How to tell a strong story

Powerful stories are key to our work. Find out some of the steps you can follow to write an engaging story.
Type writer with 'What is your story' written on the page

People’s stories are at the heart of everything we do. We help make change happen by gathering people’s experiences and sharing them with those with the power to improve health and social care.

To engage people with our cause, we need to share compelling stories. Follow these steps to help you do that.

Gather the facts

Before you start writing, gather the facts. Thinks about your story in terms of:

  • Who? - Who is involved? Who is affected? Who will benefit?
  • What? - What is the issue? What change or effect might occur as a result?
  • When? – When will or did the story take place?
  • Where?  - Where did this take place? Where do people live who are affected?
  • Why?  - Why is the story important? Why does it matter?
  • How?  -  How did the issue come to be? How are those involved affected?

Identify your audience

Write with your target audience in mind. You might find it useful to develop personas for them, to imagine how they would respond to what you’re writing. Consider their age, where they live, what they care about, what frustrates them and how they find out information.

Develop your angle

Now you have your facts and your audience, you need to find the most compelling elements to focus on. What will your reader care about most? For example, will the story affect them, their friends or family? Are you sharing an emotional story they can relate to? Are you sharing exciting news about something they will want to get involved with?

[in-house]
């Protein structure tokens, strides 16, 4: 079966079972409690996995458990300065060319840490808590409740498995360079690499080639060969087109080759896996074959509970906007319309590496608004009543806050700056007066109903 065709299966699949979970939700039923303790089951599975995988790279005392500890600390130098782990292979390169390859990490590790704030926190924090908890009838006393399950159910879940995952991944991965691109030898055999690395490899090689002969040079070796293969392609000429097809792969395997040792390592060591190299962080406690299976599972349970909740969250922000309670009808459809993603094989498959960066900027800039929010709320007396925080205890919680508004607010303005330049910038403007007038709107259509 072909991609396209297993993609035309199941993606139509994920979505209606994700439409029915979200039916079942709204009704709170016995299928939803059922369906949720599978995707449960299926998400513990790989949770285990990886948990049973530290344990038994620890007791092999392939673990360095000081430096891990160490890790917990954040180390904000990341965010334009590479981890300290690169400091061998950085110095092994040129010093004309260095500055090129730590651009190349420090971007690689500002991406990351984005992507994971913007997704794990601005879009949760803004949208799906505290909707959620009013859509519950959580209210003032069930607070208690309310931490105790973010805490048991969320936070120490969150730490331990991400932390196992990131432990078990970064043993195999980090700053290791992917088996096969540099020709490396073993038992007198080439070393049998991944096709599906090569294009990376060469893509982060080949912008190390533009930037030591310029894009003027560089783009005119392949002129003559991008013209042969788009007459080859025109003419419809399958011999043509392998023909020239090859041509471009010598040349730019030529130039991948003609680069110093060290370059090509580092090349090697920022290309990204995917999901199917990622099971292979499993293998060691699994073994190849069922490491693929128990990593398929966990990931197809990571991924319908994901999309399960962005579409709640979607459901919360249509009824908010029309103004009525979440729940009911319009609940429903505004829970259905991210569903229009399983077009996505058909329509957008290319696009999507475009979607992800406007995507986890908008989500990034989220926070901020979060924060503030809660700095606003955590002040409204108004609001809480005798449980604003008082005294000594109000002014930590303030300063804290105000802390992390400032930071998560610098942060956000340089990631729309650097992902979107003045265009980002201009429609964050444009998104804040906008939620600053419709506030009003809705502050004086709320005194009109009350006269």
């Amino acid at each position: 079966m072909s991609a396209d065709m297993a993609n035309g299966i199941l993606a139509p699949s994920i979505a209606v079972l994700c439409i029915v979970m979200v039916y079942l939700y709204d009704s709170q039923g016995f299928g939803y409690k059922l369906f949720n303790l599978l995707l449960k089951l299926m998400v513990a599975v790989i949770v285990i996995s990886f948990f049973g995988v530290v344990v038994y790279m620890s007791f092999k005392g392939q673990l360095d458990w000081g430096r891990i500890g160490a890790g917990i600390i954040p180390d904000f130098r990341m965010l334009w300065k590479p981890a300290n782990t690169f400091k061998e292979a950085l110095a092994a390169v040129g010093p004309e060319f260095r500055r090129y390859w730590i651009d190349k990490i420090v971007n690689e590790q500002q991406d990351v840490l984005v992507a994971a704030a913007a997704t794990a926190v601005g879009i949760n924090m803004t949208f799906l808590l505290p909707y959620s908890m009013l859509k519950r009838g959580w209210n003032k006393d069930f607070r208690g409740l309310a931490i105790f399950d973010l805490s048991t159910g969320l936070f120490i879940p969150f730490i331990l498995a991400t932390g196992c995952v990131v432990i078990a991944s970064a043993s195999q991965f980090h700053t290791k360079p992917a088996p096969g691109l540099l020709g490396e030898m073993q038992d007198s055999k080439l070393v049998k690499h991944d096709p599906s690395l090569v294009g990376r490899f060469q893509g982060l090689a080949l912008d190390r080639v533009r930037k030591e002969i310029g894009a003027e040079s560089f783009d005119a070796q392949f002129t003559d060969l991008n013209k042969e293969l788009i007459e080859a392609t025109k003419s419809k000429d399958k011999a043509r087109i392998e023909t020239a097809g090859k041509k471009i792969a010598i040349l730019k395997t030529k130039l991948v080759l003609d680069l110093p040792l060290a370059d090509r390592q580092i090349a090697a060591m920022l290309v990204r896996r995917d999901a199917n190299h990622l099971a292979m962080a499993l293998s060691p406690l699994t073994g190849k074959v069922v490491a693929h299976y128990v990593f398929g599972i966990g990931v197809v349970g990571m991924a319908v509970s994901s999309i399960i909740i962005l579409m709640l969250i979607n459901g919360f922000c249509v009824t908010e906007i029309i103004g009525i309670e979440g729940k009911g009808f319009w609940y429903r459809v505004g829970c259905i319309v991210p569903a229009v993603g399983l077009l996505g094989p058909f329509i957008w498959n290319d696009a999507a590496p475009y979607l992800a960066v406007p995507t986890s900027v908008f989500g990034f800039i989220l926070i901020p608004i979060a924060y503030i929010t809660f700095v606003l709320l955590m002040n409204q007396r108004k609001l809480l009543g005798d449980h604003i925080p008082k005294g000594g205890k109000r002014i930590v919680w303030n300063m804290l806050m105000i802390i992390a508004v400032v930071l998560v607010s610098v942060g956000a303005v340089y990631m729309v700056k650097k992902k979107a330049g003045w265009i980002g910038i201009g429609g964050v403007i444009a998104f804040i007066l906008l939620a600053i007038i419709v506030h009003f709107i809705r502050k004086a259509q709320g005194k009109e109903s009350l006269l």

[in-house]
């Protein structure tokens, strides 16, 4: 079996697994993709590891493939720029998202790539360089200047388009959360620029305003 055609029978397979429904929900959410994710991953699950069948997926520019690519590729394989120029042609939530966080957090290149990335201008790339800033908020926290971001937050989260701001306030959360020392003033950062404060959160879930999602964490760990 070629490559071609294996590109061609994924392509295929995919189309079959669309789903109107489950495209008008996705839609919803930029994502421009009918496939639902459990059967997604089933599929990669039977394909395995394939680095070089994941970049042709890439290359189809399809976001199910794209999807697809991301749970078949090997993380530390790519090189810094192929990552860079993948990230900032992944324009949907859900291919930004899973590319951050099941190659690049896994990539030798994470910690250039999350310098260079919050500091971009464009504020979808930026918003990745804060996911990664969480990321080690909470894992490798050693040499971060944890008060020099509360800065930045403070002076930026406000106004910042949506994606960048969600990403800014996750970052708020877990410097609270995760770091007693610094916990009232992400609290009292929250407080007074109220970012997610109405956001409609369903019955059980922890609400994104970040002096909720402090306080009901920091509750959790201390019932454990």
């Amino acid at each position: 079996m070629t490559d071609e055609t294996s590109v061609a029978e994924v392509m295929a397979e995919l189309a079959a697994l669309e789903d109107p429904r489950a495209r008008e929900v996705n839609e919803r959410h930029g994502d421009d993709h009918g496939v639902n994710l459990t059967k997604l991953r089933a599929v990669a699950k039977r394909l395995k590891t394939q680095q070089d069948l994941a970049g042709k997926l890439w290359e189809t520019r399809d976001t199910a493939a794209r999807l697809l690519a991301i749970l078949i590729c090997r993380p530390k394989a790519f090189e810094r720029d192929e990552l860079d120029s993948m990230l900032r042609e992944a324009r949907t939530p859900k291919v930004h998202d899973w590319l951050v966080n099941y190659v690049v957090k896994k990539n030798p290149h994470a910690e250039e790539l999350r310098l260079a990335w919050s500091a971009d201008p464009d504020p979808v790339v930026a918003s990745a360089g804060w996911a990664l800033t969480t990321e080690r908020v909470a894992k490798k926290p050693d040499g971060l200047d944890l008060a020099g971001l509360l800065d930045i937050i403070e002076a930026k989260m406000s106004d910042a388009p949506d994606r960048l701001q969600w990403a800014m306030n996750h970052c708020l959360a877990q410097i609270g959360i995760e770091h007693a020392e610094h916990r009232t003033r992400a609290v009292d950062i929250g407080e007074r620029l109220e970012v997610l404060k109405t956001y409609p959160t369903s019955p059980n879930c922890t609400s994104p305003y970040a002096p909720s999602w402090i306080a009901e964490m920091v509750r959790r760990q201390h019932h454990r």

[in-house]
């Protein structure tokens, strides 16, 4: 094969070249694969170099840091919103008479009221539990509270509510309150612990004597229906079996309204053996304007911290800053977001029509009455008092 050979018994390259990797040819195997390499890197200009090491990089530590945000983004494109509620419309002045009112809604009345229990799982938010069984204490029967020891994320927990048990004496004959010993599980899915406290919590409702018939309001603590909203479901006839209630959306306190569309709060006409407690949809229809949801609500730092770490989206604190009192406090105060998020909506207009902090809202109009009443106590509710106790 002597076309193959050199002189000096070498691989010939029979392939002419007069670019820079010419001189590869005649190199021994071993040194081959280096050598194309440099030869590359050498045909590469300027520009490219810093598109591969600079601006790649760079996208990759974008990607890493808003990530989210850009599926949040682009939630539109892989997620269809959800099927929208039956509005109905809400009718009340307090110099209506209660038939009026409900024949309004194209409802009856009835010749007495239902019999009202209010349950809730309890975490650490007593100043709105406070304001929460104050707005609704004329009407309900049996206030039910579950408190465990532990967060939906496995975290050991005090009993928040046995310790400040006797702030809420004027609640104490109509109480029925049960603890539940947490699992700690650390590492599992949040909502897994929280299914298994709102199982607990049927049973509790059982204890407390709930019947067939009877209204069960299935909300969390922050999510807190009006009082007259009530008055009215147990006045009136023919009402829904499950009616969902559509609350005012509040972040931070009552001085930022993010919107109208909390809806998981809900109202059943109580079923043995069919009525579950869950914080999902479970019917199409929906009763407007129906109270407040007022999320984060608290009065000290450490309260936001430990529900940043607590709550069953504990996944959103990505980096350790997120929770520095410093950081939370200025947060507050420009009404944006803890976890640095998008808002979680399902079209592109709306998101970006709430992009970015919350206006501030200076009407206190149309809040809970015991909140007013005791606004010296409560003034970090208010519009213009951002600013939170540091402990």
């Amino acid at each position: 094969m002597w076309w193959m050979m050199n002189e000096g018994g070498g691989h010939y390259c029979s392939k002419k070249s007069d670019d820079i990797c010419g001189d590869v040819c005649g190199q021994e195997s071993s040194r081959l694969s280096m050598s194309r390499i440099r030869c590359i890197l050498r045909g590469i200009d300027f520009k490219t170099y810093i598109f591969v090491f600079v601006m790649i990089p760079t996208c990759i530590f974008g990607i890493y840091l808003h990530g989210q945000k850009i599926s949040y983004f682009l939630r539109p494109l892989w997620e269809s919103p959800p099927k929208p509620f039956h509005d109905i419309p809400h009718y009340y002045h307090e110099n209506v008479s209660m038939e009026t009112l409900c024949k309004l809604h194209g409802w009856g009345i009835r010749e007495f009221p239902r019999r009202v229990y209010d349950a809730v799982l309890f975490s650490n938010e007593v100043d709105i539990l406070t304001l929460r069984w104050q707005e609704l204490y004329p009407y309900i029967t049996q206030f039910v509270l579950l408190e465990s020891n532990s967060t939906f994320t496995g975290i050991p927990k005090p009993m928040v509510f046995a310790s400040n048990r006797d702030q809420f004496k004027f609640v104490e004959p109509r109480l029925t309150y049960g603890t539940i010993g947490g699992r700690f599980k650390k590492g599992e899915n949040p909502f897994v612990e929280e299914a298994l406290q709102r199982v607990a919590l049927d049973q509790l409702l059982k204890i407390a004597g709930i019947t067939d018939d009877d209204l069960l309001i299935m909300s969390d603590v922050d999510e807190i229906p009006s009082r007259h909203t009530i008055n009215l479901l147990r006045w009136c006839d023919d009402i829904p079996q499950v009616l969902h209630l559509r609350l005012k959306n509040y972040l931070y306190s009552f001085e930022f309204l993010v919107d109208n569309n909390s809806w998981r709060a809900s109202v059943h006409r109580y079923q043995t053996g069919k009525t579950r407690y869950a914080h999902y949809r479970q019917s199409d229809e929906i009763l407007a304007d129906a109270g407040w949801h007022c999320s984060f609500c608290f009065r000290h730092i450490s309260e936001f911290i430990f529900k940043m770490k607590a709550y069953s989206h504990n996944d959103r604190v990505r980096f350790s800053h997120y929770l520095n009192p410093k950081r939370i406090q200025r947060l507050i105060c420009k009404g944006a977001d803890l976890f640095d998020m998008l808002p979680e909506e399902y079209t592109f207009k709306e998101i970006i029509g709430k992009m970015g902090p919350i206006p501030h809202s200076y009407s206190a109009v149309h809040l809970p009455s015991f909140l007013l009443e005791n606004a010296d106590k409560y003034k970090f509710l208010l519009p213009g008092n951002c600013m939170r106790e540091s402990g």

Start with a strong introduction

Your introduction is the most important part of your story. Evidence suggests people spend less than 15 seconds deciding if the content they are viewing is relevant to them. You should:

  • Use an enticing headline that tells the reader what the story is about.
  • Open with a short sharp summary of the story, focusing on the most interesting elements. Imagine you’re sat in the pub with a friend discussing this story – spot the most interesting thing about it and open with that.
  • Use simple, everyday language people will understand immediately.

You want to avoid having somebody read the introduction and think ‘So what?’

Remember the art of persuasion

The Greek philosopher Aristotle recommended using three tools to help persuade an audience

Ethos or authority – add credibility to your story by including a robust source or the perspective of someone your audience trusts.

Pathos or emotions -  use strong quotes to let the stories of local people speak for themselves

Logos or logic – reinforce your message using facts, figures and a strong conclusion.

Edit, test and edit again

The best stories are simple and focussed. Write your story, walk away, and then edit it with your reader in mind. Test it with other people to make sure it’s interesting enough.

Top tips to keep your audience’s attention

  • Get to the point
  • Avoid jargon and acronyms
  • Keep it punchy - use short words, sentences and paragraphs
  • Break up text with sub headings and bullets
  • Use strong video, photos or graphics to break up the text
  • When talking about your work, focus on the impact of what you did, not the details
  • Focus on what your audience cares about
  • Include any action the reader can take

Need further help?

Use our tone of voice guide to help you write your story. The guide includes key principles to follow when writing for Healthwatch, standard descriptors about who we are, a style guide, and examples of how to put this into practice.

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